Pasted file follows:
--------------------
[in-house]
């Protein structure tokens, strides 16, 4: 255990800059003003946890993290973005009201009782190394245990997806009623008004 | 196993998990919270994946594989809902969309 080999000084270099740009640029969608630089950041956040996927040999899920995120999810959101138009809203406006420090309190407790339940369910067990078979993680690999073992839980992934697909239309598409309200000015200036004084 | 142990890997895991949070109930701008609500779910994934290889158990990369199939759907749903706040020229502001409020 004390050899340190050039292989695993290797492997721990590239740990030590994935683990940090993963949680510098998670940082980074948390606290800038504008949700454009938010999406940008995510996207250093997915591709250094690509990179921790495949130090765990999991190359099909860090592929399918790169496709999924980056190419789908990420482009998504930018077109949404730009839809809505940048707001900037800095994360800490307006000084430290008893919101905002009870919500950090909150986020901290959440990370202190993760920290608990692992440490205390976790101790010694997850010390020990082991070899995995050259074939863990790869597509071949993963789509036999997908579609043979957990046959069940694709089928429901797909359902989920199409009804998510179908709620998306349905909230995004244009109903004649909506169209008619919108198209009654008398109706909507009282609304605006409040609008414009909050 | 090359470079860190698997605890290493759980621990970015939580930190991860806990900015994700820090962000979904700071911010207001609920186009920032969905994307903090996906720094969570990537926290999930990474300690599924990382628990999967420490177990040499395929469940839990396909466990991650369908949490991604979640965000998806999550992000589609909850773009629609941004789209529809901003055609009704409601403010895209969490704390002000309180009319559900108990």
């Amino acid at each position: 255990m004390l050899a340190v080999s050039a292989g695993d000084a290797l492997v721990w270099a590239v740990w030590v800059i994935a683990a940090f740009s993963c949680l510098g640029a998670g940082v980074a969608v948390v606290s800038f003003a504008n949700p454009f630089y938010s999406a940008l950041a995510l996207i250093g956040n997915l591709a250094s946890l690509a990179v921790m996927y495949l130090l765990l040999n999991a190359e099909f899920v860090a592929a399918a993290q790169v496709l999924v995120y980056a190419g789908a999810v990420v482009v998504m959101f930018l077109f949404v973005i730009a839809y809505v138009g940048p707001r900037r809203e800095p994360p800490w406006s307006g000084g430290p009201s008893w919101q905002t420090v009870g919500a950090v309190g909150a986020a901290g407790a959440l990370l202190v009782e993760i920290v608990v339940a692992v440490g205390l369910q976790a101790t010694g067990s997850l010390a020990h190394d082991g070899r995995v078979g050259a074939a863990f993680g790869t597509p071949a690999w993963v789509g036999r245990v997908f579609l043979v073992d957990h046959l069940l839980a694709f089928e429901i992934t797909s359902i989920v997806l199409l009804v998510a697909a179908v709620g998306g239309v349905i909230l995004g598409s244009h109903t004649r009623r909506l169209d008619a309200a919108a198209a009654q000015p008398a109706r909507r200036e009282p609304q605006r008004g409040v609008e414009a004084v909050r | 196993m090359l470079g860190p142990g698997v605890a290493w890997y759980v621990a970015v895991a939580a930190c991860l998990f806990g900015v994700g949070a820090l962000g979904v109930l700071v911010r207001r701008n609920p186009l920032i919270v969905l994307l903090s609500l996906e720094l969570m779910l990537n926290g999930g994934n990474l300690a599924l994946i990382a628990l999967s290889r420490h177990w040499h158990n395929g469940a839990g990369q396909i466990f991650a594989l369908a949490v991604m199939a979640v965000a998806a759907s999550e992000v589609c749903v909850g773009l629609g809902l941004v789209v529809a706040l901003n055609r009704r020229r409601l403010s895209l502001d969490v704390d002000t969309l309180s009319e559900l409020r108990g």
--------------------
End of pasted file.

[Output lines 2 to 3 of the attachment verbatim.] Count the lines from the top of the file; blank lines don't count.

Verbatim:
């Protein structure tokens, strides 16, 4: 255990800059003003946890993290973005009201009782190394245990997806009623008004 | 196993998990919270994946594989809902969309 080999000084270099740009640029969608630089950041956040996927040999899920995120999810959101138009809203406006420090309190407790339940369910067990078979993680690999073992839980992934697909239309598409309200000015200036004084 | 142990890997895991949070109930701008609500779910994934290889158990990369199939759907749903706040020229502001409020 004390050899340190050039292989695993290797492997721990590239740990030590994935683990940090993963949680510098998670940082980074948390606290800038504008949700454009938010999406940008995510996207250093997915591709250094690509990179921790495949130090765990999991190359099909860090592929399918790169496709999924980056190419789908990420482009998504930018077109949404730009839809809505940048707001900037800095994360800490307006000084430290008893919101905002009870919500950090909150986020901290959440990370202190993760920290608990692992440490205390976790101790010694997850010390020990082991070899995995050259074939863990790869597509071949993963789509036999997908579609043979957990046959069940694709089928429901797909359902989920199409009804998510179908709620998306349905909230995004244009109903004649909506169209008619919108198209009654008398109706909507009282609304605006409040609008414009909050 | 090359470079860190698997605890290493759980621990970015939580930190991860806990900015994700820090962000979904700071911010207001609920186009920032969905994307903090996906720094969570990537926290999930990474300690599924990382628990999967420490177990040499395929469940839990396909466990991650369908949490991604979640965000998806999550992000589609909850773009629609941004789209529809901003055609009704409601403010895209969490704390002000309180009319559900108990």
């Amino acid at each position: 255990m004390l050899a340190v080999s050039a292989g695993d000084a290797l492997v721990w270099a590239v740990w030590v800059i994935a683990a940090f740009s993963c949680l510098g640029a998670g940082v980074a969608v948390v606290s800038f003003a504008n949700p454009f630089y938010s999406a940008l950041a995510l996207i250093g956040n997915l591709a250094s946890l690509a990179v921790m996927y495949l130090l765990l040999n999991a190359e099909f899920v860090a592929a399918a993290q790169v496709l999924v995120y980056a190419g789908a999810v990420v482009v998504m959101f930018l077109f949404v973005i730009a839809y809505v138009g940048p707001r900037r809203e800095p994360p800490w406006s307006g000084g430290p009201s008893w919101q905002t420090v009870g919500a950090v309190g909150a986020a901290g407790a959440l990370l202190v009782e993760i920290v608990v339940a692992v440490g205390l369910q976790a101790t010694g067990s997850l010390a020990h190394d082991g070899r995995v078979g050259a074939a863990f993680g790869t597509p071949a690999w993963v789509g036999r245990v997908f579609l043979v073992d957990h046959l069940l839980a694709f089928e429901i992934t797909s359902i989920v997806l199409l009804v998510a697909a179908v709620g998306g239309v349905i909230l995004g598409s244009h109903t004649r009623r909506l169209d008619a309200a919108a198209a009654q000015p008398a109706r909507r200036e009282p609304q605006r008004g409040v609008e414009a004084v909050r | 196993m090359l470079g860190p142990g698997v605890a290493w890997y759980v621990a970015v895991a939580a930190c991860l998990f806990g900015v994700g949070a820090l962000g979904v109930l700071v911010r207001r701008n609920p186009l920032i919270v969905l994307l903090s609500l996906e720094l969570m779910l990537n926290g999930g994934n990474l300690a599924l994946i990382a628990l999967s290889r420490h177990w040499h158990n395929g469940a839990g990369q396909i466990f991650a594989l369908a949490v991604m199939a979640v965000a998806a759907s999550e992000v589609c749903v909850g773009l629609g809902l941004v789209v529809a706040l901003n055609r009704r020229r409601l403010s895209l502001d969490v704390d002000t969309l309180s009319e559900l409020r108990g």